If you’re not agile, you’re fragile: How to compete in a world of startups
“Success is no longer about changing strategies more often, but having the agility to execute multiple strategies concurrently. Success requires CEOs to develop the right leadership capabilities, workforce skills, and corporate cultures to support transformation”.
How mobile and responsive is your business model, and can you pivot quickly? What does it really mean to be agile in the current and future marketplace?
Do you operate cultural and organsiational siloes? Are your key performance indicators glued to a set of increasingly archaic distribution models? Are you locked into long-term liabilities, rewarding long term tenure, or recognising return indices on long-term metrics?
Agility is the ability to move quickly and easily, and it is absolutely fundamental to an organisation’s current and future well-being.
Startups are often regarded as being more agile, but if you look at the first wave of retail closures globally, you will start to see that size is not a determinant of agility. It may be a contributing factor, but rather, the heavy anchors relative to size are the main drivers.
Consider Walmart and Amazon. They both move with agility despite their large infrastructures. Successful growth models globally seem to have agility built into their DNA, from using new distribution formats, to operating small “ninja” project teams.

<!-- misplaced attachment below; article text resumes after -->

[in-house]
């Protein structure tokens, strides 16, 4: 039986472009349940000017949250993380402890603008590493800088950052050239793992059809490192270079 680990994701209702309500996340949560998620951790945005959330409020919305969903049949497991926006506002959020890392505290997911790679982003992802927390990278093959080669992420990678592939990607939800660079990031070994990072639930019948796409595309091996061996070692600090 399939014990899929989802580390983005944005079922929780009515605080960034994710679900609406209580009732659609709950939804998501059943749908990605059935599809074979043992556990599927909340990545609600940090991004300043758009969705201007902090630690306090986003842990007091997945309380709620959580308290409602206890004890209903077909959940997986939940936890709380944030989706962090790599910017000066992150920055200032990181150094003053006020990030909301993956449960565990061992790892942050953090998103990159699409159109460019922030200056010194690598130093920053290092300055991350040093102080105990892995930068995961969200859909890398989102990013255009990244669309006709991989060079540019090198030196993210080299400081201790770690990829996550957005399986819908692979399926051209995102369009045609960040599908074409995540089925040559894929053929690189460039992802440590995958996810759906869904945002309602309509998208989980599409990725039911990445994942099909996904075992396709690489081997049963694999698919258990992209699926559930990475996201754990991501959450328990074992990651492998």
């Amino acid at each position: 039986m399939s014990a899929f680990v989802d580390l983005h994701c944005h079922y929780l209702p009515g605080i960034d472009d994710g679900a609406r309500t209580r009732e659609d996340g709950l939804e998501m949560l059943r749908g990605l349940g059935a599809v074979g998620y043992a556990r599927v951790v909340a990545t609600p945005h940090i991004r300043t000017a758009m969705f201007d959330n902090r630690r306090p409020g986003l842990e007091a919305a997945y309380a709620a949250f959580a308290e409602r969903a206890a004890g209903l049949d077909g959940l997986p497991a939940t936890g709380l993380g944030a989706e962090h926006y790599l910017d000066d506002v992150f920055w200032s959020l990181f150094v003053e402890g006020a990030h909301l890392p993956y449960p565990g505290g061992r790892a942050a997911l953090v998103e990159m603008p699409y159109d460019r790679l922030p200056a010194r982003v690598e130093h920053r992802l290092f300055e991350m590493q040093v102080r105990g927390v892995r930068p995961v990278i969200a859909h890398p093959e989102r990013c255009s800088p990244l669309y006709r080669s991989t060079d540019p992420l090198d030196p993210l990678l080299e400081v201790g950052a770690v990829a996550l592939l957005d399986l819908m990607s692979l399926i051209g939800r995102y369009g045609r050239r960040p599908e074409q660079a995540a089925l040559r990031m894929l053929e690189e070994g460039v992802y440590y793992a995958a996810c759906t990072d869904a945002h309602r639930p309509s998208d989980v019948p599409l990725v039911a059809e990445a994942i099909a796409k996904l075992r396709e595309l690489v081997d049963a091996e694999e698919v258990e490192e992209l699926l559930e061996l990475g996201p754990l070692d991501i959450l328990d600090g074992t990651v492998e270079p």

Move fast; be quick; think differently; respond, don’t react; dream the opportunity; bend some rules; deliver and move on.
When Amazon Go opened with a modular format in a Chicago train station last week, the message was clear: we are not here for a long time, rather a good time. Agility demonstrated.
The first problem for fragile organisations is that they approach the same issue the same way. The first opportunity for agile organisations is that they create the opportunity before anyone else.
What then of the organisations with large physical assets being eaten by enemies they don’t even know?
If you are King Kong, the enemy is not Godzilla. It is all the agile businesses moving in piranha-like circles around their victims.
For example, if you consider that average online sales will be around 25 per cent of the total retail market by 2030, spare a thought for the 100 per cent of retailers that are trying to operate in our dominant shopping centre model. Only the agile, investing across the streams, will ultimately survive. There are only so many coffees we can drink, salads we can eat and shirts we can wear.
The ability to leverage customer insights, such as neuroscience, change management, resources and a flexible leadership model are crucial determinants of the agility of a team, and therefore the business.
Physical, digital, virtual, mobile, wholesale, retail: channels are just deployment. Fragile organisations focus on the channel. Agile organisations focus on the step in front of the customer.
Consider the last five retail closures and rate them on their agile index. The ones operating the same model that they have been from day one are the ones that closed.
Brian Walker is founder and CEO of Retail Doctor Group, a retail advisory and consultancy group and the Australian elected member of the global retail expert’s alliance Ebeltoft Group.
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